- Libya - Panafrica
Libya’s failing revolution
Muammar Gaddafi is on the verge of thwarting the three-week old revolution in Libya as his troops and mercenaries continue to reclaim areas initially lost to rebels and revolutionists.
Reports claim that Gaddafi’s forces strengthened their counter-attack on the uprising heartland, shelling rebel positions in the oil port of Ras Lanu and Brega in the east of the country.
"We will never ever give up. We will never ever surrender. This is our country. We fight here in Libya. Libya is not a piece of cake. It’s time for action. We are moving now. Time is out now...we gave them two weeks (for negotiations)," Gaddafi’s son told Reuters in an interview.
Saif al-Islam who had described the pro-democracy rebellion against his father’s reign as a group of terrorists and armed gangsters told reporters that thousands of Libyans are ready to defend Gaddafi’s Libya with their lives.
The International Committee of the Red Cross officially recognized that Libya had descended into civil war with increasing numbers of wounded civilians arriving in hospitals in the east.
In recognition of Gaddafi’s strong hold, U.S. National Intelligence chief James Clapper told reporters in Washington that Gaddafi was "in this for the long haul" and was likely to prevail.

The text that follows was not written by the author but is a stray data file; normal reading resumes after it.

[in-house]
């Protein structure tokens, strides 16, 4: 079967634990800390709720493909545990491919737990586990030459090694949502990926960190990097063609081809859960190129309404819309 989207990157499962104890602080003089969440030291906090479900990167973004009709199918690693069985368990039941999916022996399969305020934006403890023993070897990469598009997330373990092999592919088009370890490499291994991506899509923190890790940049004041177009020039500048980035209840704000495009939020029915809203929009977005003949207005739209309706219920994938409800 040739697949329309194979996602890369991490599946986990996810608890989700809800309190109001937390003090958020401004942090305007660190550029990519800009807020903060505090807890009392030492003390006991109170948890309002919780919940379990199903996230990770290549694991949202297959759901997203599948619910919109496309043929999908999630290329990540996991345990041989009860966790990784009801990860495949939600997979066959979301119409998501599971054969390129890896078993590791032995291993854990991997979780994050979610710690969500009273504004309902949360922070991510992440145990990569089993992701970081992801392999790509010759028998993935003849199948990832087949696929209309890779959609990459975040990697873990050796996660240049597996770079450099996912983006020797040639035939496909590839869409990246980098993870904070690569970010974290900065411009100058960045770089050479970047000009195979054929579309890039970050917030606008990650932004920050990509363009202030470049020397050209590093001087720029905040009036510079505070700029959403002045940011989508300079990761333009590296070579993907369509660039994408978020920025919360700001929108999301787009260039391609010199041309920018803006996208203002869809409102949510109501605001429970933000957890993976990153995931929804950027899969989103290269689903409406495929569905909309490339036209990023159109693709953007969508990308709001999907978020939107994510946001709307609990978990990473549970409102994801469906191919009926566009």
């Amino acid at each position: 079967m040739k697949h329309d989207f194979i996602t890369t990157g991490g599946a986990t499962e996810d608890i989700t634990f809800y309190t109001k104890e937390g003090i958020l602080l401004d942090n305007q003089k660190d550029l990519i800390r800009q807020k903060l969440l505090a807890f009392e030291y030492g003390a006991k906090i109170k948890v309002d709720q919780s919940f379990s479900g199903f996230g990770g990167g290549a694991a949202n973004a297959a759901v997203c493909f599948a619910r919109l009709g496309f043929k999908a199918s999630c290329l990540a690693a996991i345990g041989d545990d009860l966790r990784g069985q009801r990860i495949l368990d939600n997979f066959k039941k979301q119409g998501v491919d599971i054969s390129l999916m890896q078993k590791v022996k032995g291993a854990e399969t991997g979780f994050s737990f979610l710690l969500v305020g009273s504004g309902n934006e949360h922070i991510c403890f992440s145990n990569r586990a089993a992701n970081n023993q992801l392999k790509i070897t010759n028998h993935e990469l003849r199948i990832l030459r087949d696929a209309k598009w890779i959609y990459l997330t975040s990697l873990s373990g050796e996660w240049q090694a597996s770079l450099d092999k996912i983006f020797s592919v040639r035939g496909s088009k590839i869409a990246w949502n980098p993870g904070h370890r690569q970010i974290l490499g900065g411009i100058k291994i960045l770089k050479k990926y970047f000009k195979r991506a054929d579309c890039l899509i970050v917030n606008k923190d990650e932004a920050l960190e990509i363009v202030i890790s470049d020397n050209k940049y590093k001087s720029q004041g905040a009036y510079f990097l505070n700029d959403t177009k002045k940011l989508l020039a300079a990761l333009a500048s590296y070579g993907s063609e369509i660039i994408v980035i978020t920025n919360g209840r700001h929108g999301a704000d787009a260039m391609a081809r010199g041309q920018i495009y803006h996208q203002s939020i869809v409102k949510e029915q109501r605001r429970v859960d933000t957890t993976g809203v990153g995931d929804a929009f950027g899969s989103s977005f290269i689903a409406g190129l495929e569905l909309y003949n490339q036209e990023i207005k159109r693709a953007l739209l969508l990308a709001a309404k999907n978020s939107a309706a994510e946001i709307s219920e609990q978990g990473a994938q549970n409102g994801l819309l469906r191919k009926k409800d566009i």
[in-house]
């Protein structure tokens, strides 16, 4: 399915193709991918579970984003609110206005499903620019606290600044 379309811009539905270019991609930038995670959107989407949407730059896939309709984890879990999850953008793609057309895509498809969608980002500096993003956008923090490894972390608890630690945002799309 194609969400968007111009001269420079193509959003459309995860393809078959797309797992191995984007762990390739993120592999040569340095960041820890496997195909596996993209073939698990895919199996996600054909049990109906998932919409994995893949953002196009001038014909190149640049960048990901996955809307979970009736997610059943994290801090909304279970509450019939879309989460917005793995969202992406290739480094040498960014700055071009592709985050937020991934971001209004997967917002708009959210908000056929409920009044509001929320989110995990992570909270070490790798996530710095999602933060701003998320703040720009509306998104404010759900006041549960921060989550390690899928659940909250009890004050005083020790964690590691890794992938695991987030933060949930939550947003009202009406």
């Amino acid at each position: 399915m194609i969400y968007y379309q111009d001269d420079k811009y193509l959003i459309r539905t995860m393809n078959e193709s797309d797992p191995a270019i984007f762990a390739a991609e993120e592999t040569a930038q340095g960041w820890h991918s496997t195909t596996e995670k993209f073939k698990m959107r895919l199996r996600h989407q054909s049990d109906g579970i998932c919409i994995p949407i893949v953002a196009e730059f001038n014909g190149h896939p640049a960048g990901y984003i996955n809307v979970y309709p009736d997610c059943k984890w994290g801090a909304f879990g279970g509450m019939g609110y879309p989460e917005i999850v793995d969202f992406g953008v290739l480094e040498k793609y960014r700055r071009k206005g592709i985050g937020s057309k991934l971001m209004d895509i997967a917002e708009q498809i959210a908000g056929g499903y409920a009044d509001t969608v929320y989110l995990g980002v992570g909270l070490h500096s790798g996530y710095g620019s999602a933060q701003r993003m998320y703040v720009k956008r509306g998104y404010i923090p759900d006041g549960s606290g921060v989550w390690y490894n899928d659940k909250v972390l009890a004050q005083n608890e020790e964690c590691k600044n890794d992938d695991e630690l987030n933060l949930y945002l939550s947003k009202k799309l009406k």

Reporters on the ground have covered scenes of bloodbath, with women and children among the dead prompting Arab countries to delegitimize Gaddafi’s government.
Reuters reported that the poorly equipped rebels have conceded they were struggling to hold ground against Gaddafi’s superior militia. "(Gaddafi) might take it. With planes, tanks, mortars and rockets, he might take it," rebel fighter Basim Khaled is quoted saying.
And whilst several Libyan opposition forces have demanded the establishment of a no-fly zone, international efforts to stop Gaddafi’s violent resistance have been hindered by the African Union which has rejected any form of foreign intervention.
The AU said it was sending a delegation of five heads of state to Libya soon to try to arrange a truce in the hostilities.
Nonetheless, Gaddafi’s troops, tanks and warplanes have been deployed in the rebel-held east of the country, and the international community deliberates over the wisdom of imposing "no-fly zones" without full legal justification.